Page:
Figure Of Speech Essay Example
Figure Of Speech Essay Example

Figure Of Speech Essay Example

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  • Pages: 3 (824 words)
  • Published: August 10, 2017
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Epic Simile: it is also called Homer simile because it was first used by Homer in his epic. It is also called the long tailed simile because in it the comparison is not condoled to some one quality but a number of qualities are compared and the comparison is elaborated and spread over a number of lines. For instance, Milton in his Paradise Lost and Pope in his mock-epic The Rape of the Lock have made abundant use of epic simile: "The broad circumference Hung on his shoulder like the moon, whose orb Through optic glass the Tuscan artist views.. " Metonymy Monotony is a Greek word which nears "a change of name" is the literal term for en thing is applied to another with which it has become closer associated because of a recurrent relation in common experience.


For examples 'The crown' or the scepter' are used to signify king. 'Hollywood' for film industry, Dramatic monologue A monologue is a lengthy speech by a single person. In a play, when a character utter a monologue that expresses his or her private thought , it is called soliloquy. Dramatic monologue, however, does not designate a component in the play, but a type of lyric poem that was perfected by Robert Browning.

In its fullest form, as presented in Browsing My Last Duchess, The Bishop Orders His Tomb, Andrea Del Sartor . Dramatic monologue has the following features: 1 . A single person who is patently not the poet utters the speech that makes up the whole of the poem. 2. The narrator addresses and interacts with one or more other people; but we know

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of the auditors' presence, what they say and do, only from the clues of the single speaker. 3. The main principle controlling the poet's choice and formulation of what the lyric speaker says is to reveal the reader, in the way that enhances its interest, the speakers temperament and character.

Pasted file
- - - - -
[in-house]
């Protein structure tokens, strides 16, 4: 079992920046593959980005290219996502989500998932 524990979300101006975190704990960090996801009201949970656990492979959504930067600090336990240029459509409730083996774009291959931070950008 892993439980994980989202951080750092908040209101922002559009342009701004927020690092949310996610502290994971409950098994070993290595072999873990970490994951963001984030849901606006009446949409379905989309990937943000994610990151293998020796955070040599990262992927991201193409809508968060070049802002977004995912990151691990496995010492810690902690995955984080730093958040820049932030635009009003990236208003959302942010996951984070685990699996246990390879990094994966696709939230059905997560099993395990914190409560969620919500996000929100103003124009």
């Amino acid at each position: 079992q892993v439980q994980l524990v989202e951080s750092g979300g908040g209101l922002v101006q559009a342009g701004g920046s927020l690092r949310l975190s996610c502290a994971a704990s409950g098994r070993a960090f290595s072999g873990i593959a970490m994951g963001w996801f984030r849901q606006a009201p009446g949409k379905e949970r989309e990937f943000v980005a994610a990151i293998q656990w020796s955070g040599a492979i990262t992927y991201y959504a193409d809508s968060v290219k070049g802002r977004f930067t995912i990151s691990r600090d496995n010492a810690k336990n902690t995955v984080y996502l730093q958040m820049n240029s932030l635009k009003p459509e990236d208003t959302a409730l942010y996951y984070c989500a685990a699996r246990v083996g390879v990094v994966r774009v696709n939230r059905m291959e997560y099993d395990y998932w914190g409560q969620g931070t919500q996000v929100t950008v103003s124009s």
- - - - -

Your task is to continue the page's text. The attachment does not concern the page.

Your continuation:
Conceit Irony It is the figure of speech in which the real meaning is Just opposite of the what is literally conveyed by the language used. Verbal irony is a statement in which the meaning that a speaker employs is sharply different from the meaning that is ostensibly expressed. The ironic statement usually involves the explicit expression of one attitude or evaluation, but with indications in the overall speech-situation that the speaker intends a very different, and often opposite, attitude or evaluation.

Dramatic irony This type of irony is the device of giving the spectator an item of information that at east one of the characters in the narrative is unaware of (at least consciously), thus placing the spectator a step ahead of at least one of the characters Situational irony This is a relatively modern use of the term, and describes a sharp discrepancy between the expected result and actual results in a certain situation. The tragic irony is a special category of dramatic irony.

In tragic irony, the words and actions of the characters contradict the real situation, which the spectators fully realize Sonnet Sonnet is a poem of 14 lines. It can be of two types; Patriarchate and Shakespearean sonnet. Both types have 14 lines but they different stanza forms. A Shakespearean sonnet has three stanzas of four lines each and a

final stanza of two lines. A Patriarchate sonnet has two stanzas in total-the first stanza of 8 lines and the second stanza of 6 lines.

Patriarchate sonnet is also called sonnet. A stanza of 4 lines is known as a quatrain. A stanza of 6 lines is known as a sestets. A stanza of 8 lines is called octave. A stanza of 2 lines is called a couplet. The similarity of sounds at the rhyme scheme Baobab, ceded, feet, gag. In a Shakespearean sonnet the is rhyme scheme is he rhyme scheme in a Patriarchate sonnet is - Baobab cede. Wyatt and Surrey imported sonnet from Italy and made it popular in England.

Shakespearean sonnet is also called English, Spenserian sonnet. The figure of speech , or trope called hyperbole is bold overstatement, or the extravagant exaggeration of fact or of possibility. It may be used for serious or ironic or comic effect. For example 'I'm so hungry I could eat a horse! ' Here is the smell of blood still; all perfumes of Arabia will not sweeten this little hand! Paradox Paradox is a statement which seems on its face to be logically contradictory or absurd, yet turns out to be interpretable in a way that makes sense.

For instance, in John Donna's sonnet Death, Be Not Proud Paradox is used occasionally by almost all poets, but was a persistent and central device in seventeenth century metaphysical poetry, in both religious and secular form. Onomatopoeia Onomatopoeia, sometimes called schism is used in narrow and in a broad sense: 1 . In the narrow and most common use, onomatopoeia designates a word, or a combination

of words, whose sound seems to duplicate the sound it denotes: 'hiss', 'buzz' Denotation Transferred Epithet Rhyme

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